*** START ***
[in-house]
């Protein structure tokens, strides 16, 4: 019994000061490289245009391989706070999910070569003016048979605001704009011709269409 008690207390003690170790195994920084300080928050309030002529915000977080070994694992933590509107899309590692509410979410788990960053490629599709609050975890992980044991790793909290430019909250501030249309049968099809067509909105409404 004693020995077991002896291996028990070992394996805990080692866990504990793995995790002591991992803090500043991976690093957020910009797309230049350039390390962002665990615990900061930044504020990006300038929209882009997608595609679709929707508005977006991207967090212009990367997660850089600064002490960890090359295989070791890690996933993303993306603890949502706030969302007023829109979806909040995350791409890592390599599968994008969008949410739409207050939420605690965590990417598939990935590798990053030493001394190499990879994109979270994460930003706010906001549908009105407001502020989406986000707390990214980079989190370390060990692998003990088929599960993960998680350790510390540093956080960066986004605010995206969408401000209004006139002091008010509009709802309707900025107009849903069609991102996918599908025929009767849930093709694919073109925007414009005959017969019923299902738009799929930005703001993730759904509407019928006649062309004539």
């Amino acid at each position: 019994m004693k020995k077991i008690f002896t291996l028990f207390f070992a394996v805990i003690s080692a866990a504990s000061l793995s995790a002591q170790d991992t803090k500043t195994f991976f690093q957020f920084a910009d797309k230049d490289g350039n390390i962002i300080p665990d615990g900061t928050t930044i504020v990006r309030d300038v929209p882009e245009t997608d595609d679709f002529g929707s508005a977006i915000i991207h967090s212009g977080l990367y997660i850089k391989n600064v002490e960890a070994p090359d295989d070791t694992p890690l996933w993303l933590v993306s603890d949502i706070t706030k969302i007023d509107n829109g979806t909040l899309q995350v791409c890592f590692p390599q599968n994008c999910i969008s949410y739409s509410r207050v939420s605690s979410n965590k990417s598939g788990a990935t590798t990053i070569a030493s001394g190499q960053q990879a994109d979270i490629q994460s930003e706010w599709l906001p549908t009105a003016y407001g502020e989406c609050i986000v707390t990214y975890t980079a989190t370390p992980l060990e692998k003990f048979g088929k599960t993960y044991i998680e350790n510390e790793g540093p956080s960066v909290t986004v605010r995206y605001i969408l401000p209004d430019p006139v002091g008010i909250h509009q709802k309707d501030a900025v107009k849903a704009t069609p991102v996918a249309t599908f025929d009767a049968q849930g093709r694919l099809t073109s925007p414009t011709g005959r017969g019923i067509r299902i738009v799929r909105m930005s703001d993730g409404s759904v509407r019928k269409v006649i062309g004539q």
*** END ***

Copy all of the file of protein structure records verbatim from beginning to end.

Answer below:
[in-house]
């Protein structure tokens, strides 16, 4: 019994000061490289245009391989706070999910070569003016048979605001704009011709269409 008690207390003690170790195994920084300080928050309030002529915000977080070994694992933590509107899309590692509410979410788990960053490629599709609050975890992980044991790793909290430019909250501030249309049968099809067509909105409404 004693020995077991002896291996028990070992394996805990080692866990504990793995995790002591991992803090500043991976690093957020910009797309230049350039390390962002665990615990900061930044504020990006300038929209882009997608595609679709929707508005977006991207967090212009990367997660850089600064002490960890090359295989070791890690996933993303993306603890949502706030969302007023829109979806909040995350791409890592390599599968994008969008949410739409207050939420605690965590990417598939990935590798990053030493001394190499990879994109979270994460930003706010906001549908009105407001502020989406986000707390990214980079989190370390060990692998003990088929599960993960998680350790510390540093956080960066986004605010995206969408401000209004006139002091008010509009709802309707900025107009849903069609991102996918599908025929009767849930093709694919073109925007414009005959017969019923299902738009799929930005703001993730759904509407019928006649062309004539």
């Amino acid at each position: 019994m004693k020995k077991i008690f002896t291996l028990f207390f070992a394996v805990i003690s080692a866990a504990s000061l793995s995790a002591q170790d991992t803090k500043t195994f991976f690093q957020f920084a910009d797309k230049d490289g350039n390390i962002i300080p665990d615990g900061t928050t930044i504020v990006r309030d300038v929209p882009e245009t997608d595609d679709f002529g929707s508005a977006i915000i991207h967090s212009g977080l990367y997660i850089k391989n600064v002490e960890a070994p090359d295989d070791t694992p890690l996933w993303l933590v993306s603890d949502i706070t706030k969302i007023d509107n829109g979806t909040l899309q995350v791409c890592f590692p390599q599968n994008c999910i969008s949410y739409s509410r207050v939420s605690s979410n965590k990417s598939g788990a990935t590798t990053i070569a030493s001394g190499q960053q990879a994109d979270i490629q994460s930003e706010w599709l906001p549908t009105a003016y407001g502020e989406c609050i986000v707390t990214y975890t980079a989190t370390p992980l060990e692998k003990f048979g088929k599960t993960y044991i998680e350790n510390e790793g540093p956080s960066v909290t986004v605010r995206y605001i969408l401000p209004d430019p006139v002091g008010i909250h509009q709802k309707d501030a900025v107009k849903a704009t069609p991102v996918a249309t599908f025929d009767a049968q849930g093709r694919l099809t073109s925007p414009t011709g005959r017969g019923i067509r299902i738009v799929r909105m930005s703001d993730g409404s759904v509407r019928k269409v006649i062309g004539q």